The legislation imposes costly new burdens on cemeteries statewide, in response to a single incident at one cemetery in Chicago. It’s likely that private cemeteries will be subjected to millions of dollars in new fees and onerous regulations that could raise the cost of burials, making it more difficult for small cemeteries to maintain grave sites.
When the law takes effect March 1, cemetery owners, managers and customer service employees at private cemeteries will be required to be licensed throughout the state. The law also permits audits on cemeteries and imposes new requirements that extend from meeting certain grounds maintenance standards, to controlling traffic outside the cemetery during funeral processions. Failure to comply with these new requirements could result in a fine, criminal penalties and revocation of licensure.
Kudos to the faculty and staff of the Illinois Legislative Staff Intern Program (ILSIP), one of the premier legislative internship programs in the country, for providing opportunities for students to work in state government.
Each year, ILSIP provides 24 paid internships on different government staffs. Interns also earn eight graduate credits in political studies from the University of Illinois at Springfield.
Applications are due in the ILSIP office by March 1. Selections are announced late in April.
For more information, students should call the UIS Institute for Legal, Legislative and Policy Studies at 217-206-6579 or visit the ILSIP Web site at http://ilsip.uis.edu .
A PLAN TO FIX PENSIONS?
A nonpartisan research institute is touting a plan that it says could fix Illinois’ pension problems.
The Illinois Policy Institute recently released a plan that it contends would allow the state to make required annual payments to the state’s retirement fund, and eventually pay off all pension debt by Fiscal Year 2024. The proposal relies on a state spending freeze that would begin immediately and continue for three years, at which point spending would be allowed to grow at the rate of inflation.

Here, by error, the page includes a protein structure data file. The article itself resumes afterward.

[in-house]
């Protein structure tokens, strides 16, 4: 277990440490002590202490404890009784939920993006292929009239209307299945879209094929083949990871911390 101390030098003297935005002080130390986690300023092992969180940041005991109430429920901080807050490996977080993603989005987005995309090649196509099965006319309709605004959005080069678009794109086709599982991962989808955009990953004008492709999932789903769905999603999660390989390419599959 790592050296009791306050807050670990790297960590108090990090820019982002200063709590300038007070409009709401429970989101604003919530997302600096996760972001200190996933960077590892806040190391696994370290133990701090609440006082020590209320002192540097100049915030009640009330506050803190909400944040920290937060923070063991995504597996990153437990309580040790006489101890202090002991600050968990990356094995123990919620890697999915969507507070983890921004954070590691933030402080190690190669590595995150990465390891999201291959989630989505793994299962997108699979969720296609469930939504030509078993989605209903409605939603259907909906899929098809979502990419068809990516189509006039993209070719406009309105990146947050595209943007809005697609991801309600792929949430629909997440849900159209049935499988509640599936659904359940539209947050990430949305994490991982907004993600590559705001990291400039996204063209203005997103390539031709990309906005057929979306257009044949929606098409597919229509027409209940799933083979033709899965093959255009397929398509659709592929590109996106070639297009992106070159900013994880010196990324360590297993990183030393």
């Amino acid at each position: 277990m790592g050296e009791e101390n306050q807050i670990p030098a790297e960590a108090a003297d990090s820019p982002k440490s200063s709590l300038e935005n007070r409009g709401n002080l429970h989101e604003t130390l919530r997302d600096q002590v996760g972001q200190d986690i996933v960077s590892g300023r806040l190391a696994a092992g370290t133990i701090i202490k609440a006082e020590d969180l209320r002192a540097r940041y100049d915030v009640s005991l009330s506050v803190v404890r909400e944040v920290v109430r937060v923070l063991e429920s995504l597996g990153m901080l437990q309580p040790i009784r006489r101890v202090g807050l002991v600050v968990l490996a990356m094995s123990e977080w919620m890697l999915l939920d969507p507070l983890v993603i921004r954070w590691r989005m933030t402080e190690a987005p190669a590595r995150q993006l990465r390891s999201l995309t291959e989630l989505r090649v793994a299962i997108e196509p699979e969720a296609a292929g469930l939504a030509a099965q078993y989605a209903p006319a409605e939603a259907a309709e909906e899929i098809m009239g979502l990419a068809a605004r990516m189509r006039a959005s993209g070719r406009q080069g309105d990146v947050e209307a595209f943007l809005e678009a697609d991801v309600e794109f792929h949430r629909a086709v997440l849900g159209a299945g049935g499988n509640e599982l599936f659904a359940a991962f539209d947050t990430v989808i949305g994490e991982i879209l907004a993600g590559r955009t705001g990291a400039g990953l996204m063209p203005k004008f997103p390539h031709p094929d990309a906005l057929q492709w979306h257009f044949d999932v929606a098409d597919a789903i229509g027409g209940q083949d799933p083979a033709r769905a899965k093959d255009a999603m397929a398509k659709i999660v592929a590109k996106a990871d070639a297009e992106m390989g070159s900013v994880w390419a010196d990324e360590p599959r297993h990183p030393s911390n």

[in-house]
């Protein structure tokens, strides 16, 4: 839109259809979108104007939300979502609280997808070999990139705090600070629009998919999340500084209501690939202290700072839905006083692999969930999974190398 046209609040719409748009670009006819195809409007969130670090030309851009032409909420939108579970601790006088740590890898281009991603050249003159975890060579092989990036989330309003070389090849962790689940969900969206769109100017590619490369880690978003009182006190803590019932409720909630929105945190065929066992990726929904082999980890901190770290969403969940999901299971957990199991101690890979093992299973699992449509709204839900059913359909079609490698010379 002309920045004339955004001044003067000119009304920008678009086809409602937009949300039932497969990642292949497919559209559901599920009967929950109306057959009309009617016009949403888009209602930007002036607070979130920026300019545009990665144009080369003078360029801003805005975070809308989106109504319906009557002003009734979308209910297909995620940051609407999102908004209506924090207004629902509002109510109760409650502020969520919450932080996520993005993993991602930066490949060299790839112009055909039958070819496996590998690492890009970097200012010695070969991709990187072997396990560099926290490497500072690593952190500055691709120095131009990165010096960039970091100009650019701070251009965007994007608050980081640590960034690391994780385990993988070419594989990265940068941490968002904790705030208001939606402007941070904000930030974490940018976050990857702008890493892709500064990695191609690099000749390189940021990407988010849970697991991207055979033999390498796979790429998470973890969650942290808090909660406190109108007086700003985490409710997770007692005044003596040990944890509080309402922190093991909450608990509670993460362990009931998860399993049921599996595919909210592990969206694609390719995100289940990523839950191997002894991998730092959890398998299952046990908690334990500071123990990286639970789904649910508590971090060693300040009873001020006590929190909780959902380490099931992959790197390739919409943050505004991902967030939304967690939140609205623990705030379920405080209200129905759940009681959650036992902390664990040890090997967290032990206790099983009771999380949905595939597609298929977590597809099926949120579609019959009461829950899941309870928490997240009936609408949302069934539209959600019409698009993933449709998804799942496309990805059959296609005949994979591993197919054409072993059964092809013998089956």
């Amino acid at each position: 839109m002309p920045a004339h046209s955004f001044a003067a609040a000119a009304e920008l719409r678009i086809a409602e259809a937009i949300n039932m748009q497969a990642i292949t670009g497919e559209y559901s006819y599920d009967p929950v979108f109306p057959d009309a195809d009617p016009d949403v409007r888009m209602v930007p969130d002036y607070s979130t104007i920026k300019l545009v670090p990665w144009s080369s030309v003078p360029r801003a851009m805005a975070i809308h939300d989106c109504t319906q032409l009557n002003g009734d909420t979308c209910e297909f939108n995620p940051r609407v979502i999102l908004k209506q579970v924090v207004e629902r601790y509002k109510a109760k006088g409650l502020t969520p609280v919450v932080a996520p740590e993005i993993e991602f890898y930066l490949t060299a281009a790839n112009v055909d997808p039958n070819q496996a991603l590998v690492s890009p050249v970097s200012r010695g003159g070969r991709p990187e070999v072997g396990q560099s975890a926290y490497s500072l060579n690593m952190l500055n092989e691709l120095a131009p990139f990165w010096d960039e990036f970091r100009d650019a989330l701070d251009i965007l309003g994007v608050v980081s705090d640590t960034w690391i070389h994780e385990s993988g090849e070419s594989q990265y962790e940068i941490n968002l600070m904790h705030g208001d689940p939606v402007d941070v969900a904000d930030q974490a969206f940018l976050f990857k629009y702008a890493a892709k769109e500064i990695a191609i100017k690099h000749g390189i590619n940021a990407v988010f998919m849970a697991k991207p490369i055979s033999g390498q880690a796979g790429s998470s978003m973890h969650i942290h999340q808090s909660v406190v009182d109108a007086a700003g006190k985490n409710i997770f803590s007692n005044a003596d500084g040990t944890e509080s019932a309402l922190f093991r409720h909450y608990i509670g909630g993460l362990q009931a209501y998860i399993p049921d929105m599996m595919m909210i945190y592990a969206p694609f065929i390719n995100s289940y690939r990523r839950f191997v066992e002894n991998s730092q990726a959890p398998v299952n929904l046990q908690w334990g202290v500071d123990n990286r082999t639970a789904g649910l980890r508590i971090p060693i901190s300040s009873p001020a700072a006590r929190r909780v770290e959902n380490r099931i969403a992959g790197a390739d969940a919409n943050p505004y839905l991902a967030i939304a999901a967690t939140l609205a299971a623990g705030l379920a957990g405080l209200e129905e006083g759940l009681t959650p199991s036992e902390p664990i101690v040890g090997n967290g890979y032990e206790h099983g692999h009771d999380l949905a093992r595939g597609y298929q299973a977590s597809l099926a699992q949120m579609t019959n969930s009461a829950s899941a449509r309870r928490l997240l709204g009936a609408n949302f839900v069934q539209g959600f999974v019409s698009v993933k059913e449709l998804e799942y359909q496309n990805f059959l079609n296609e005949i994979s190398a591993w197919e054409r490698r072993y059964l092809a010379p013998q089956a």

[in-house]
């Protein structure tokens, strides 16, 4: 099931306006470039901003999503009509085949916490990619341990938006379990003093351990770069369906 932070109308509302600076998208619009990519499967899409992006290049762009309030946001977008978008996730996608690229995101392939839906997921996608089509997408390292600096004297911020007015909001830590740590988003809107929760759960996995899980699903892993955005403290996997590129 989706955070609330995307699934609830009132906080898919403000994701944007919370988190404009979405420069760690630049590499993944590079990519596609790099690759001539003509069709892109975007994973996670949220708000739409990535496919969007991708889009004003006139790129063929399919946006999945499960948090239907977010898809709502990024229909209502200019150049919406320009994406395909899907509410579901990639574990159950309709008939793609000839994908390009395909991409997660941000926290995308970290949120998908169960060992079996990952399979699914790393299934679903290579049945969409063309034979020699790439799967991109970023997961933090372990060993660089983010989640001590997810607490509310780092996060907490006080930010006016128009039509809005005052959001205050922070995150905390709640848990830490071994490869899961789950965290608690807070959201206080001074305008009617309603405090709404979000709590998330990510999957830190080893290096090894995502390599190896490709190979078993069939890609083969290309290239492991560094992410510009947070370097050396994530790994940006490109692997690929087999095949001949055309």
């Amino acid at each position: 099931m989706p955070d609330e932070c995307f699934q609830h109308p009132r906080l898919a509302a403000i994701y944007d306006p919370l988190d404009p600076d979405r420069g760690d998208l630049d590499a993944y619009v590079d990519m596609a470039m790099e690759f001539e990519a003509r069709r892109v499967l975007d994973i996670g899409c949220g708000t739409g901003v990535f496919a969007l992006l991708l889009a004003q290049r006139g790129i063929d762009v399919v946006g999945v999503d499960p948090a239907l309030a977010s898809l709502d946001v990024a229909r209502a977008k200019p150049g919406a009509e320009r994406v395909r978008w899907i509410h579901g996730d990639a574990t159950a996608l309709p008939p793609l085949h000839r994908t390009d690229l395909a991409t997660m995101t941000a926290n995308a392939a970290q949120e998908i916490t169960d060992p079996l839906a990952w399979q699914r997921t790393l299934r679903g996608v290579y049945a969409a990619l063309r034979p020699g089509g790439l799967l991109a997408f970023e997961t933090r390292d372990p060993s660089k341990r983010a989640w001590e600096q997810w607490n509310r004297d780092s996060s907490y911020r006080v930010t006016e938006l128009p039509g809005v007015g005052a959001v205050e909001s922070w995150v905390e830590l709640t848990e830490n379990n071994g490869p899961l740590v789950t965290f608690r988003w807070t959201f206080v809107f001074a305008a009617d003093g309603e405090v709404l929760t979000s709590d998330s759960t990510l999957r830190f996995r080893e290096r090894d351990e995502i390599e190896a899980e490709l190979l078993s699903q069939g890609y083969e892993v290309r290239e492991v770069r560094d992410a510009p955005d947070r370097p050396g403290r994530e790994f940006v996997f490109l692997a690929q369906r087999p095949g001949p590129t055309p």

While Illinois’ overburdened—and underfunded—pension systems have been a source of concern for years, there are questions about the Illinois Policy Institute’s plan. The proposal relies heavily on borrowing with little emphasis on benefit reforms, such as reducing benefits for new employees. It also makes reversing Illinois’ pension problems the number one priority, at the possible expense of other areas of state government.
However, the proposal is expected to spark interest among some lawmakers, who note that the plan relies on a much-needed spending cap and would address Illinois’ massive deficit without imposing a tax increase.
A STRONG ADVOCATE FOR PENSION REFORMS
The last two years were devastating for financial institutions and personal investments throughout the world, and the Illinois pension systems are no exception. And it is unfortunate that corruption associated with the state’s five pension systems has only compounded the overwhelming financial issues.
The impeachment and subsequent conviction of Governor Rod Blagojevich in January 2009, as well as the federal government’s investigation of “pay to play” politics – better known as Operation Board Games – brought Illinois’ pension systems into the headlines.
As a member and former Republican spokesperson of the Senate Pensions and Investments Committee, and as former chairman of the House Personnel and Pensions Committee, I have been working for many years to address Illinois’ pension debt and help restore integrity to the system.
Commonsense reforms to the state’s pension systems would ensure that the state’s investments are sound, taxpayer dollars are not being squandered, and state workers will receive the benefits they are due.